Harry Reid: Americans do not care about the Tea Party

March 31, 2011
Representative Roby In The News

As Republicans and Democrats continue their tussle over the federal budget, Republicans are paying too much heed to the Tea Party -- even though the rest of the nation has soured on the conservative movement, Senate Majority Leader Harry Reid charged today.

Speaking on the Senate floor today, Reid cited a new CNN poll showing that the Tea Party is viewed just as negatively as the Republican or the Democratic parties, the Washington Post reports. Reid said Republicans shouldn't let "let the Tea Party call the shots" in the budget negotiations.

"The people who care about the Tea Party are a very small number who care about them positively," Reid said. "Those who care about them negatively is very high; it's 50 percent."

In the CNN poll, 47 percent said they had a negative opinion of the Tea Party while 32 percent said they had a positive opinion and 14 percent had no opinion. Both the Democratic and Republican parties received 48 percent unfavorable ratings.

As the two parties continue to butt heads over the budget, they are laying the blame on each other in anticipation of a possible government shutdown. Government operations will come to a halt if a budget for the rest of the fiscal year is not passed by April 8. Democrats have been doggedly arguing this week that House Republicans are too beholden to the Tea Party.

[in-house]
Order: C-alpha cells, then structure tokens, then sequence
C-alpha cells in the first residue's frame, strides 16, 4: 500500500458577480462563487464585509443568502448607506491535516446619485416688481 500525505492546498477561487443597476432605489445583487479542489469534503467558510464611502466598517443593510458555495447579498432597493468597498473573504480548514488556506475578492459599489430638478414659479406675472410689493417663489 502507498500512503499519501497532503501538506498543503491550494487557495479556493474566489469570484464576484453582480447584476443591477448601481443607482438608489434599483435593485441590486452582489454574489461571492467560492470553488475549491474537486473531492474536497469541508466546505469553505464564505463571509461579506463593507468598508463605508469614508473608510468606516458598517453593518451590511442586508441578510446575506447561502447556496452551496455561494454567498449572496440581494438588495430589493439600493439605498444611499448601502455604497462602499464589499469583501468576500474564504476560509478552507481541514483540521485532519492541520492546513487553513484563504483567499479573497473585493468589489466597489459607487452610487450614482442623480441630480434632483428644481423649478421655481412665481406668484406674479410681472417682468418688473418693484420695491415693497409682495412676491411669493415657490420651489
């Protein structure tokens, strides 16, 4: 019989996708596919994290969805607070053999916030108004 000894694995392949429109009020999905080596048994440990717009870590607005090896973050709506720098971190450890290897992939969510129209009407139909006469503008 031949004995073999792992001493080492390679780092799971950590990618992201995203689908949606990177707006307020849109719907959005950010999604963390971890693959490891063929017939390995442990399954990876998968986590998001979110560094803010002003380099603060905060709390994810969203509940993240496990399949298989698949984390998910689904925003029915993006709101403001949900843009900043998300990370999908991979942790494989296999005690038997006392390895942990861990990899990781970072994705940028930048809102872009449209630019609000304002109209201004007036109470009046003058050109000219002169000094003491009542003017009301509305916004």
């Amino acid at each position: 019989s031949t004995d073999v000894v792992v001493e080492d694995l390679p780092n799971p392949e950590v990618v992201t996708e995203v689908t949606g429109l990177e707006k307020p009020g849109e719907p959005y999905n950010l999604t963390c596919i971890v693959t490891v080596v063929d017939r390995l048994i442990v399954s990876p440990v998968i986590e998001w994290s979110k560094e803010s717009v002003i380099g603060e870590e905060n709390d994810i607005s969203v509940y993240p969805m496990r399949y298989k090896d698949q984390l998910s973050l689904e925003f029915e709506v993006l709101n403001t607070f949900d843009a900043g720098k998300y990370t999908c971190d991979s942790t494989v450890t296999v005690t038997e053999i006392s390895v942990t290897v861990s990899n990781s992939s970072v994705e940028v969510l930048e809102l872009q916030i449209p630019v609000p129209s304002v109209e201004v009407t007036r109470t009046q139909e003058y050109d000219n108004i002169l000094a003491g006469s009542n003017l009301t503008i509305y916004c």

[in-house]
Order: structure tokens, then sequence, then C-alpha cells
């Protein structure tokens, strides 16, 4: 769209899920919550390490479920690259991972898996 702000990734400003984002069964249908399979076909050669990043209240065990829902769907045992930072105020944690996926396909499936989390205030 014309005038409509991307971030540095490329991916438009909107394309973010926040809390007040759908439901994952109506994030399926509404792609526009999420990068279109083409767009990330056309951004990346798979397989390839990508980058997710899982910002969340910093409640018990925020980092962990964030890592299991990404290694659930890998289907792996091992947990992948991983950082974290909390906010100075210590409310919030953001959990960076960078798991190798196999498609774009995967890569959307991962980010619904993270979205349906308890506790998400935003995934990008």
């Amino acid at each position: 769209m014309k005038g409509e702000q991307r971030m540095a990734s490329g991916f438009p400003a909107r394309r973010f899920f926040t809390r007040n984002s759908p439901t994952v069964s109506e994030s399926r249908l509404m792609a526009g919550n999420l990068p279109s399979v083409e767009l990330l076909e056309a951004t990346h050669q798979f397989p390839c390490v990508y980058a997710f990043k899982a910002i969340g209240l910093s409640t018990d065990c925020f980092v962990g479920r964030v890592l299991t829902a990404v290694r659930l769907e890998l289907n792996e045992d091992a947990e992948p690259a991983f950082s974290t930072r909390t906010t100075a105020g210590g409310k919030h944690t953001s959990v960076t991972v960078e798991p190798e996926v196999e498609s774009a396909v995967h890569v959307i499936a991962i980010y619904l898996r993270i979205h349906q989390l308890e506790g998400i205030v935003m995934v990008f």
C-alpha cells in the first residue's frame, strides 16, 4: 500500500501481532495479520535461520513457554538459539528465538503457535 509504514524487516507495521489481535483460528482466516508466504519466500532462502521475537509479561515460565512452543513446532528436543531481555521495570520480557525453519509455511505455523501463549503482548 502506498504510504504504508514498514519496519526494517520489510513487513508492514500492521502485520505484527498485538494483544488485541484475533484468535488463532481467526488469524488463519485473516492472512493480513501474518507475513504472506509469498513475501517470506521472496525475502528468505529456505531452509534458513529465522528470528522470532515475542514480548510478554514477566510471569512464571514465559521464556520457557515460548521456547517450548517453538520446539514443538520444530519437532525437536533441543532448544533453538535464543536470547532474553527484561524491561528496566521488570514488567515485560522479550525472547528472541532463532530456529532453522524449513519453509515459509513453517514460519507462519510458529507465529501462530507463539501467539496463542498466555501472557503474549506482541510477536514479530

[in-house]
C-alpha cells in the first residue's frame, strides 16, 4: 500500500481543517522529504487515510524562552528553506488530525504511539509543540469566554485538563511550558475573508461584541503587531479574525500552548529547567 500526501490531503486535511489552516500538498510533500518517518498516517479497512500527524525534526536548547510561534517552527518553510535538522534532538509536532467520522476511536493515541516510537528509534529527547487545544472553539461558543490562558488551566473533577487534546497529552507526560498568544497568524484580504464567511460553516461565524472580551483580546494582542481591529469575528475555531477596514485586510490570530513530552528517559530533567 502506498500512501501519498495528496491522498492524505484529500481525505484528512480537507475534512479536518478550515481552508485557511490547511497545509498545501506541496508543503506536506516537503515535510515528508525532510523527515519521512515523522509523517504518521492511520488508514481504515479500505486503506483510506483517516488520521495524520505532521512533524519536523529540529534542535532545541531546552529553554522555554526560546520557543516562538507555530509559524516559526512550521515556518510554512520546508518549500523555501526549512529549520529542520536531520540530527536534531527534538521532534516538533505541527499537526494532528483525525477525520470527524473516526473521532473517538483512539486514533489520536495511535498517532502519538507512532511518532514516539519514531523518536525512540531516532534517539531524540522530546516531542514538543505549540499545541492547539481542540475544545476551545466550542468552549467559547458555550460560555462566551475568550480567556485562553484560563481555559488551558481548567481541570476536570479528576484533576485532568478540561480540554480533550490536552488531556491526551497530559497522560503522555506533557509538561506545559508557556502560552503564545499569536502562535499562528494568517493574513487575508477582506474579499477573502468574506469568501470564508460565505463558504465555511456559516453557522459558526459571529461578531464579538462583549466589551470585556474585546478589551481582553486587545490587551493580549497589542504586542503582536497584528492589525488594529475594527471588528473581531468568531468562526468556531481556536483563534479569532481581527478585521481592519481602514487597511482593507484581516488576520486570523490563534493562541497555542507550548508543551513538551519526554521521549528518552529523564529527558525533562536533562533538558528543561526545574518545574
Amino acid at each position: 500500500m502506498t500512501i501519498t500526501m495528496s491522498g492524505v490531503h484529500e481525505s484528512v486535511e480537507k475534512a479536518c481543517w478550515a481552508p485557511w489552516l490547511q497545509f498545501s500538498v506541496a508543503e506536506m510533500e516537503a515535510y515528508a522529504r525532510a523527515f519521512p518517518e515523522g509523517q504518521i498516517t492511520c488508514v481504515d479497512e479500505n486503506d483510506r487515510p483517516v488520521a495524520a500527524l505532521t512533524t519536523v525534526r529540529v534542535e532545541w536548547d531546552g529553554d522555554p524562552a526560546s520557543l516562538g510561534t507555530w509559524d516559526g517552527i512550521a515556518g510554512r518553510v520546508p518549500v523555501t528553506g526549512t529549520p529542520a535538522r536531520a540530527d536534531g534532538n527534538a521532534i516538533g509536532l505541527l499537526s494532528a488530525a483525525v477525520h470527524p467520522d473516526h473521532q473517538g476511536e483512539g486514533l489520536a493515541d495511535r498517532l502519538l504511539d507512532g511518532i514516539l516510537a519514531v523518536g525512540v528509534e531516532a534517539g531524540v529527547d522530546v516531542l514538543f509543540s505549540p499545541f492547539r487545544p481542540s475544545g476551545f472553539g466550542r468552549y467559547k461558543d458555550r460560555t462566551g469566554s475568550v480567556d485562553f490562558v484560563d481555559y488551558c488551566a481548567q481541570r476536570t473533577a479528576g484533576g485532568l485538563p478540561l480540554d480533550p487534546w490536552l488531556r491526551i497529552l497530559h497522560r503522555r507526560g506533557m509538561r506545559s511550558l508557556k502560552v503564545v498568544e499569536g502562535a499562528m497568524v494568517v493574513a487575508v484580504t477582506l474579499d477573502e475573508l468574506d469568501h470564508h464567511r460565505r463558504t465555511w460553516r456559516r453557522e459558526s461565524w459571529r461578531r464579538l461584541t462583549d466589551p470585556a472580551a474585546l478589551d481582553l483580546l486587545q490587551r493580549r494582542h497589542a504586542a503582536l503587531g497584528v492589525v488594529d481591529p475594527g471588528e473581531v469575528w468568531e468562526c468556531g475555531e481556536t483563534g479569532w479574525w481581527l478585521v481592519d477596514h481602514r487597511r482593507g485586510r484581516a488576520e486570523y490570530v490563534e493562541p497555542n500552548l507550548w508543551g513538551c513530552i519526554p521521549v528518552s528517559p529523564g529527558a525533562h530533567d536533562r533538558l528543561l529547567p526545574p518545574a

In fact, it is the more conservative elements of the House Republican caucus that are in part holding up the passage of a budget bill. Ten House Republican freshmen rallied outside the Capitol Wednesday, the Wall Street Journal reports, to protest the Senate's lack of action on the budget. They said they would accept no less than the $61 billion in spending cuts the GOP-led House already passed.

"We will not settle a split-the-baby strategy," Rep. Martha Roby (R., Ala.) said. "We want real cuts."

Roby and 30 other House freshmen sent a letter today to Reid saying they'll rally on the steps of the Capitol every day until the Senate passes a budget bill.

"The House heard the calls of the American people and offered $61 billion in cuts, but the Senate has not sent us a Continuing Resolution in return," the letter says. "We have received nothing from the Senate except denials of the dire straits of our nation's fiscal health."

Meanwhile, House leaders said today they'll pass a symbolic bill on Friday to try and press the Senate to act.

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